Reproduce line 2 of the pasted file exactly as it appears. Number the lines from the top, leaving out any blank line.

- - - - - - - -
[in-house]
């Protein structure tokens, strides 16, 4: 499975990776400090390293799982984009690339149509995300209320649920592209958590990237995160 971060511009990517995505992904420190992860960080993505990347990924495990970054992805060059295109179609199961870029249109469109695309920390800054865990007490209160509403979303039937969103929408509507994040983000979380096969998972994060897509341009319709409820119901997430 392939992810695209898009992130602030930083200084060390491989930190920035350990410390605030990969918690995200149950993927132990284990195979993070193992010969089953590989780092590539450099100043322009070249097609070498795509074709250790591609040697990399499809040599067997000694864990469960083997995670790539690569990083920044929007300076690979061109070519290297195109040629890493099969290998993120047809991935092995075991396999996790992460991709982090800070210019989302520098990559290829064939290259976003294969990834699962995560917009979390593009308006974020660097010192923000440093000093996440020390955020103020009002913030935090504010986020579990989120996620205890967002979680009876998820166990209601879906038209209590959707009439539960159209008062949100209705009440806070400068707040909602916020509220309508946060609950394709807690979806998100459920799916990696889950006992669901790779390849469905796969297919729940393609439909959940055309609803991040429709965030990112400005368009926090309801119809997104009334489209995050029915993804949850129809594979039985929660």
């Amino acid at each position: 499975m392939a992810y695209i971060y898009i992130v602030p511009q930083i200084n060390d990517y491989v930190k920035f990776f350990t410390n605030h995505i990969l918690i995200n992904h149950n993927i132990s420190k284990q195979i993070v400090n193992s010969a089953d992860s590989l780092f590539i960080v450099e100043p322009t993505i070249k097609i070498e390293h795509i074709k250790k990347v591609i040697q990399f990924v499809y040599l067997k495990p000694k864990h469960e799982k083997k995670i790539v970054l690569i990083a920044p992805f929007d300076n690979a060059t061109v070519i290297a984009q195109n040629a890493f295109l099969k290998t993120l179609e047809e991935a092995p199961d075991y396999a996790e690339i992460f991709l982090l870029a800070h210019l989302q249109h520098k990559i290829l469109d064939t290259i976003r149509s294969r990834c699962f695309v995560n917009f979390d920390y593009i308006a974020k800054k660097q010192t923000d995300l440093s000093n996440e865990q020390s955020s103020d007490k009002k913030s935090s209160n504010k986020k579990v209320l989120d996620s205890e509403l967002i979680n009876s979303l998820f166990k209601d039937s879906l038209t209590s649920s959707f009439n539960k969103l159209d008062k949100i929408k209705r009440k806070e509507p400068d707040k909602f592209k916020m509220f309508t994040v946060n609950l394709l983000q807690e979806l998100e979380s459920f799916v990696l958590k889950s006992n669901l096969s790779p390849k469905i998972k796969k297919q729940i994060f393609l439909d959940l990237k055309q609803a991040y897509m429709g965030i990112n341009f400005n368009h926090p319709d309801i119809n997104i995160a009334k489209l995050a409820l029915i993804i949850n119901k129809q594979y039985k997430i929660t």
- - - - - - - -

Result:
């Protein structure tokens, strides 16, 4: 499975990776400090390293799982984009690339149509995300209320649920592209958590990237995160 971060511009990517995505992904420190992860960080993505990347990924495990970054992805060059295109179609199961870029249109469109695309920390800054865990007490209160509403979303039937969103929408509507994040983000979380096969998972994060897509341009319709409820119901997430 392939992810695209898009992130602030930083200084060390491989930190920035350990410390605030990969918690995200149950993927132990284990195979993070193992010969089953590989780092590539450099100043322009070249097609070498795509074709250790591609040697990399499809040599067997000694864990469960083997995670790539690569990083920044929007300076690979061109070519290297195109040629890493099969290998993120047809991935092995075991396999996790992460991709982090800070210019989302520098990559290829064939290259976003294969990834699962995560917009979390593009308006974020660097010192923000440093000093996440020390955020103020009002913030935090504010986020579990989120996620205890967002979680009876998820166990209601879906038209209590959707009439539960159209008062949100209705009440806070400068707040909602916020509220309508946060609950394709807690979806998100459920799916990696889950006992669901790779390849469905796969297919729940393609439909959940055309609803991040429709965030990112400005368009926090309801119809997104009334489209995050029915993804949850129809594979039985929660």